Are you Flushing Your Vitamins Down the Toilet?

People who clean out those portable toilets know the truth about vitamin and mineral pills. Many of them report seeing the remnants of partially digested vitamin and mineral capsules at the bottom of the porta-potties, some with the name of the pill manufacturer still on them! Do you think the people who took those vitamins realize they have literally flushed their vitamin pills and money down the toilet?

Out of the millions of nutritional supplements available on the market today, how do you know that the one you are using is worth the money you are spending on it? New technology can help you make the most of your vitamin and mineral supplement purchase.

There are 3 ways to judge if your vitamin and mineral supplement is worth the money you are spending on it: the quality of the raw materials, how well your body absorbs it and the ORAC score.

First, your nutritional supplement must be produced with quality raw materials. The only requirement FDA places on supplements is that it contain at least a trace of the vitamin, mineral or herb that is named on the label. If your supplement is really cheap, you might want to investigate how much of the ingredient you want is in there. Many discount vitamin makers will just use one little leaf per bottle of supplement with fillers added to make it look good.

Second, the Physician’s Desk reference says that only 10% of the nutrients in traditional vitamin and mineral pills and capsules are absorbed by your body. It must be digested first to be in a form that your body can use. Liquid nutritional supplements are an improvement over pills and capsules but they can’t be completely absorbed by the body either because they go through the digestive process as well. The nutrients are not in a small enough form to be absorbed by the body but they are better than pills and capsules.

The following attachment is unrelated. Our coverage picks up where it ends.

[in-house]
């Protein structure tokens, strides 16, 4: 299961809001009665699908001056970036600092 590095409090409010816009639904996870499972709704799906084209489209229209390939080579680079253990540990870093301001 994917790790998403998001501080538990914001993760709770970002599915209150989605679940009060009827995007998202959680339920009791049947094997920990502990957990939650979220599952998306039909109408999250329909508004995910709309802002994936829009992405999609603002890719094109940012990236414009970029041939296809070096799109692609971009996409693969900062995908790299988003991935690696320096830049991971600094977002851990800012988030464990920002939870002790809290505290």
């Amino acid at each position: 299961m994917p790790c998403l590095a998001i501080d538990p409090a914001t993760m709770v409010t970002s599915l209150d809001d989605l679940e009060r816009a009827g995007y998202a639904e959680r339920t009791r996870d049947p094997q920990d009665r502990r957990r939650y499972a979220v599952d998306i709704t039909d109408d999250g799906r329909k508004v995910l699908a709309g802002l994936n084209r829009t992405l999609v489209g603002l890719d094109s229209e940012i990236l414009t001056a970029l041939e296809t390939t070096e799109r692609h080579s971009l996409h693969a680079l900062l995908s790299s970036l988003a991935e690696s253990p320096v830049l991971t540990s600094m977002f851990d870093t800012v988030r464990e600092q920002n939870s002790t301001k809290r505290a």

Third, the ORAC score can tell if your nutritional supplement is strong enough to do what it says it will do. ORAC stands for Oxygen Radical Absorbance Capacity. It is a “definitive test for assessing the anti-oxidant strength of potential antioxidant compounds.” So, the higher the ORAC score, the stronger the antioxidant capability of the compound. To give you an example of this, fresh fruits and vegetables were given an ORAC score of 800. That means they are capable of delivering a strong antioxidant effect on the free radicals that produced by your body.

Eating fruits and vegetables with a high ORAC score may help the aging process in the human body and brain, according to studies done at the Jean Mayer USDA Human Nutrition research Center on Aging at Tufts University in Boston. Whole food vitamins give you the nutrition found in food plus the convenience of being able to get all you need with just one dose.

When it comes to vitamins and minerals, you really do get what you pay for. Investigate your choice in vitamin and mineral supplements to make sure that the one you choose are of the highest quality and completely absorbable by your body.

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